Six bands from Portland list their favorite movie soundtracks.
The legend that is Neil Young wrote this harrowing, starkly beautiful soundtrack in a single spontaneous session during which he watched an early cut of the film alone on his ranch. I'd like to think Jim Jarmusch peed his pants when he heard it. Or at least cried a little. If you haven't seen the movie, see it. If you see it, you'll without a doubt want the soundtrack. Between the atmospheric musical stretches, snippets of dialogue are included. Particularly quotable is a scene featuring Iggy Pop and Billy Bob Thornton arguing over who gets to say grace and then who gets to have their way with Johnny Depp's character.
This one is so obvious. But it has to be included. Would this landmark film be half as powerful as it is without Simon and Garfunkel's beautiful variations on a theme? The reverb on the recording is as thick and shimmering as early morning fog on the California coast.
Let's face it, there's no middle ground here; folks either love Vincent Gallo or hate him. And I have to believe he wouldn't have it any other way. This movie gets better every time you see it and is another highly quotable fave of mine. There are lots of great actors playing colorful characters here. Get a load of Anjelica Huston's hilarious football-crazed character. This was back when Christina Ricci was voluptuous, edgy, new to us all. She's the perfect foil for Gallo's anti-hero. The soundtrack will turn you into a die-hard Yes and King Crimson fan and you'll be grateful!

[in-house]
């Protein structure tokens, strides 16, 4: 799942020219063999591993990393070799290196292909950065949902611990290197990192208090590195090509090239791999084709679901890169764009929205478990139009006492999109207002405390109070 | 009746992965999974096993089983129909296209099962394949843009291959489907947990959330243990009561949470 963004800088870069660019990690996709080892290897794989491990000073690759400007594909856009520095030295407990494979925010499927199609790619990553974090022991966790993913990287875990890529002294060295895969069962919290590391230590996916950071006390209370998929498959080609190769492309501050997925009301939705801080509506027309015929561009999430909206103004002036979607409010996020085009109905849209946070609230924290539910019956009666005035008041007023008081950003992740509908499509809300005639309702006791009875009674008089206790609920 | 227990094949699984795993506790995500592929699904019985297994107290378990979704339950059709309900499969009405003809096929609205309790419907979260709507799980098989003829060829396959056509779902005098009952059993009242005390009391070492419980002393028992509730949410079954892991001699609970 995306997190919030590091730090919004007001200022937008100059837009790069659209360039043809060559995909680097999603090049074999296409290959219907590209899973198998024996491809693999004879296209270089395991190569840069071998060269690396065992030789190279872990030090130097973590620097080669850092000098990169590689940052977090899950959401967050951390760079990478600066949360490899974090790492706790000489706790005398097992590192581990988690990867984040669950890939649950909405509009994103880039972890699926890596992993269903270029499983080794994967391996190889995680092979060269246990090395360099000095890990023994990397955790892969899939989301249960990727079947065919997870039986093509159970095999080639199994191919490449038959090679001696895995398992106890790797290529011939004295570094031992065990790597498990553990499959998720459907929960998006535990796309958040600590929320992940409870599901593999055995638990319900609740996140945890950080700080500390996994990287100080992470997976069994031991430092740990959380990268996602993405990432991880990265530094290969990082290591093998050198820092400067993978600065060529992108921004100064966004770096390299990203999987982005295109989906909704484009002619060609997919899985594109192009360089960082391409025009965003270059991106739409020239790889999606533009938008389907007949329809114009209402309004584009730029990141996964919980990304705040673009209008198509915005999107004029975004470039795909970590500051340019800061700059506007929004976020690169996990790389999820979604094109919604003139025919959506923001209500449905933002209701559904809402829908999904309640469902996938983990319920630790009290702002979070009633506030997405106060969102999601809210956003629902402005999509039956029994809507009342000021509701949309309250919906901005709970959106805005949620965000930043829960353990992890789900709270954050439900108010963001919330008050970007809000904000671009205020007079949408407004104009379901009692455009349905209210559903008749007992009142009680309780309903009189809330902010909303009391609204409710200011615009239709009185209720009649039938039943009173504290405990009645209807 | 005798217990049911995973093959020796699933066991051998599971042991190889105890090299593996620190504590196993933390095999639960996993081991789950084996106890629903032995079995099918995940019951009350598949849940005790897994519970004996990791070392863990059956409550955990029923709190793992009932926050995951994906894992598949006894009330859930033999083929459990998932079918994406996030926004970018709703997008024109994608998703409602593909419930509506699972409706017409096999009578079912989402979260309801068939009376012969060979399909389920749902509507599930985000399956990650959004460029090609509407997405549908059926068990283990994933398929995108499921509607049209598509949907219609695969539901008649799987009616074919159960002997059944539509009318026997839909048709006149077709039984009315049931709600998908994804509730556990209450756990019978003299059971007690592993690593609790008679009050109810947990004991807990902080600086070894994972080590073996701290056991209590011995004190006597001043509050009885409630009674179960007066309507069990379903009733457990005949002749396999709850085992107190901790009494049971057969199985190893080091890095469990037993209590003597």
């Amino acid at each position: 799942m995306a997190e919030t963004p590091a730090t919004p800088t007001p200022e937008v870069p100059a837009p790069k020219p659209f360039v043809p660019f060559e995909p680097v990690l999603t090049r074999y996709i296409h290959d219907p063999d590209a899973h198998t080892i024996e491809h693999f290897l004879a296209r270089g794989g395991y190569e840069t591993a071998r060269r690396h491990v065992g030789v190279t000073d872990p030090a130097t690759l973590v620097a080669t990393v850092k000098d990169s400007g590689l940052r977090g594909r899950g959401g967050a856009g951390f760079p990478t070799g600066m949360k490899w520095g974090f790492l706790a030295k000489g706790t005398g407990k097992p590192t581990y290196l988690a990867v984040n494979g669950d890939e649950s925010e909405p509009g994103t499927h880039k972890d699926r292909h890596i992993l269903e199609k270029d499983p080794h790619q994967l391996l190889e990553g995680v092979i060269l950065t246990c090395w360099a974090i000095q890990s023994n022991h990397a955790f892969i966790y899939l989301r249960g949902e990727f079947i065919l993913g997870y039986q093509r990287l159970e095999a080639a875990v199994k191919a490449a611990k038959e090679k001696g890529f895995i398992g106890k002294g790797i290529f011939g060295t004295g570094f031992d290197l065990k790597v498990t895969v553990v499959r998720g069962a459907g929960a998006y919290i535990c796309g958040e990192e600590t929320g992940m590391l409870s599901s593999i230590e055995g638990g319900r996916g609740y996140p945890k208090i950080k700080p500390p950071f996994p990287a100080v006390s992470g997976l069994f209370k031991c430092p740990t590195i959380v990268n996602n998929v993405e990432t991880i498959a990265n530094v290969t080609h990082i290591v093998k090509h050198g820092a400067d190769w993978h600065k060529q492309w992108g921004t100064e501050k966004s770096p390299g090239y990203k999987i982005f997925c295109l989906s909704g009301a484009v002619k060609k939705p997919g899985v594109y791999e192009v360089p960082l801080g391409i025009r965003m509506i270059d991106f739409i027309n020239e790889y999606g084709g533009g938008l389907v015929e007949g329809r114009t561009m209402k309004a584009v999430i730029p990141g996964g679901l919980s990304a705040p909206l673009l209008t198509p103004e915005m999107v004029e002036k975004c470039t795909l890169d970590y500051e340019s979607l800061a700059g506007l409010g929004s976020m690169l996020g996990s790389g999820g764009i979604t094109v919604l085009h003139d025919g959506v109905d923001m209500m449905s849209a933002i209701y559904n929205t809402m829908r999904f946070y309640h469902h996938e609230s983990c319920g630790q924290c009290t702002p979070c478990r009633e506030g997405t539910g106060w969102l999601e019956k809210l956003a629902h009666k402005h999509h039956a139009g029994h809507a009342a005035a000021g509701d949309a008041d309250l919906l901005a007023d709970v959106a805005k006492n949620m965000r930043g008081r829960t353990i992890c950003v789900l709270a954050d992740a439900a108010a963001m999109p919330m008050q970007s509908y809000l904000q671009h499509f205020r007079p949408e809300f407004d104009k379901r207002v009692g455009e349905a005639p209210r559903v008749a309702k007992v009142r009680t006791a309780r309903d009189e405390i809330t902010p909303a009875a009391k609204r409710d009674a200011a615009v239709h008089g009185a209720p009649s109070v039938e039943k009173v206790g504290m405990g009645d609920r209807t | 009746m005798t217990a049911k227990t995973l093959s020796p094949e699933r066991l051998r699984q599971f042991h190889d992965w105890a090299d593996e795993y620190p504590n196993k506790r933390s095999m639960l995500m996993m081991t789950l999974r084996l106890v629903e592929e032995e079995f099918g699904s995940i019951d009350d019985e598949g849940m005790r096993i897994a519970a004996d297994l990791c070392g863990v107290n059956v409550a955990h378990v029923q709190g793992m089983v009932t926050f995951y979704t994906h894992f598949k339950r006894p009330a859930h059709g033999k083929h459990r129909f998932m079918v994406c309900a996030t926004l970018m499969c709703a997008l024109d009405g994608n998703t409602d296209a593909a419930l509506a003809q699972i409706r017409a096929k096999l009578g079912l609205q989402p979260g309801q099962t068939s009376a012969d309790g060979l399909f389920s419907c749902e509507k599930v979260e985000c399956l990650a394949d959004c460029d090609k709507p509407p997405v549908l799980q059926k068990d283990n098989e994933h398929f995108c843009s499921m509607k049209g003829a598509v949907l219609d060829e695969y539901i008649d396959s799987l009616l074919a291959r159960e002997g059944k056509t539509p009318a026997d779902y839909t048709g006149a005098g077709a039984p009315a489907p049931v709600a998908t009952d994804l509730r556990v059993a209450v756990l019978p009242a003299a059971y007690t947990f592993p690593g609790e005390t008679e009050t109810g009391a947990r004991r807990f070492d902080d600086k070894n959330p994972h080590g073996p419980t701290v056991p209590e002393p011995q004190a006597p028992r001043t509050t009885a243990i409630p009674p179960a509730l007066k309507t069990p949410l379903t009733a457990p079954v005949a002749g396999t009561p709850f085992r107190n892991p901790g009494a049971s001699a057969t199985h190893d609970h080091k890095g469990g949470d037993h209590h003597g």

This is another one that is obvious but has to be included in any self-respecting list! Everyone loves a road trip and every road trip loves a soundtrack as perfect as this. It truly is a snapshot of America in that psychedelic moment, and while the music often sums up the playful, sexually abandoned hedonism of the day, the film work is gritty, shocking, and there is no happy ending.